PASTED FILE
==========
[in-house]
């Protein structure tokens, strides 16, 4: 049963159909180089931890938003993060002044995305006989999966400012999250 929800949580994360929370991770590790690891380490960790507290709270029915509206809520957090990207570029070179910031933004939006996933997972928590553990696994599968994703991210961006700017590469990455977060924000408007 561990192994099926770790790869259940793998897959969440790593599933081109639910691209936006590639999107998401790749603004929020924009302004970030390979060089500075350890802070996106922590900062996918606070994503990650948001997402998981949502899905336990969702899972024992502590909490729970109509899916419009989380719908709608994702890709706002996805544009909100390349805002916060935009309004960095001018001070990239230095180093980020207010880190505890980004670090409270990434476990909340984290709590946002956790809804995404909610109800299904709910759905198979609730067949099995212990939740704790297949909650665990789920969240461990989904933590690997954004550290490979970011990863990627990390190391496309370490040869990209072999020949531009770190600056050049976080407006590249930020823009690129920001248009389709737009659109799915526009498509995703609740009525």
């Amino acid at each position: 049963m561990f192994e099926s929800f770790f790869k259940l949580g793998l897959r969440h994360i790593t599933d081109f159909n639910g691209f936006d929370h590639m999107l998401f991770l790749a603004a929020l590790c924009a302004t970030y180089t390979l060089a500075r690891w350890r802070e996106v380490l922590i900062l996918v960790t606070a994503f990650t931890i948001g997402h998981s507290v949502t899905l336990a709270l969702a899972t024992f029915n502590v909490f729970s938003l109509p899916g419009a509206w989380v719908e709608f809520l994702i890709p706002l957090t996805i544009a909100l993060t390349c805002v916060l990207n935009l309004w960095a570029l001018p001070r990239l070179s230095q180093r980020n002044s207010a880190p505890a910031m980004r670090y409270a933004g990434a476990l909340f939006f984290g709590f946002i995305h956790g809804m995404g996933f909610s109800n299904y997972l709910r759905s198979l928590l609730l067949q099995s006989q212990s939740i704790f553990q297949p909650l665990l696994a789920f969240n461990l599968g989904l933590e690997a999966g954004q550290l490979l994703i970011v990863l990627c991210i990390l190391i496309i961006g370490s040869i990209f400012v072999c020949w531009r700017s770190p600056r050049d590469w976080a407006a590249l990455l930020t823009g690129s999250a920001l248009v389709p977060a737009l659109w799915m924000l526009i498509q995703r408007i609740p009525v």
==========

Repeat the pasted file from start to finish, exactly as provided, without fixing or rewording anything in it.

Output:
[in-house]
């Protein structure tokens, strides 16, 4: 049963159909180089931890938003993060002044995305006989999966400012999250 929800949580994360929370991770590790690891380490960790507290709270029915509206809520957090990207570029070179910031933004939006996933997972928590553990696994599968994703991210961006700017590469990455977060924000408007 561990192994099926770790790869259940793998897959969440790593599933081109639910691209936006590639999107998401790749603004929020924009302004970030390979060089500075350890802070996106922590900062996918606070994503990650948001997402998981949502899905336990969702899972024992502590909490729970109509899916419009989380719908709608994702890709706002996805544009909100390349805002916060935009309004960095001018001070990239230095180093980020207010880190505890980004670090409270990434476990909340984290709590946002956790809804995404909610109800299904709910759905198979609730067949099995212990939740704790297949909650665990789920969240461990989904933590690997954004550290490979970011990863990627990390190391496309370490040869990209072999020949531009770190600056050049976080407006590249930020823009690129920001248009389709737009659109799915526009498509995703609740009525």
């Amino acid at each position: 049963m561990f192994e099926s929800f770790f790869k259940l949580g793998l897959r969440h994360i790593t599933d081109f159909n639910g691209f936006d929370h590639m999107l998401f991770l790749a603004a929020l590790c924009a302004t970030y180089t390979l060089a500075r690891w350890r802070e996106v380490l922590i900062l996918v960790t606070a994503f990650t931890i948001g997402h998981s507290v949502t899905l336990a709270l969702a899972t024992f029915n502590v909490f729970s938003l109509p899916g419009a509206w989380v719908e709608f809520l994702i890709p706002l957090t996805i544009a909100l993060t390349c805002v916060l990207n935009l309004w960095a570029l001018p001070r990239l070179s230095q180093r980020n002044s207010a880190p505890a910031m980004r670090y409270a933004g990434a476990l909340f939006f984290g709590f946002i995305h956790g809804m995404g996933f909610s109800n299904y997972l709910r759905s198979l928590l609730l067949q099995s006989q212990s939740i704790f553990q297949p909650l665990l696994a789920f969240n461990l599968g989904l933590e690997a999966g954004q550290l490979l994703i970011v990863l990627c991210i990390l190391i496309i961006g370490s040869i990209f400012v072999c020949w531009r700017s770190p600056r050049d590469w976080a407006a590249l990455l930020t823009g690129s999250a920001l248009v389709p977060a737009l659109w799915m924000l526009i498509q995703r408007i609740p009525v």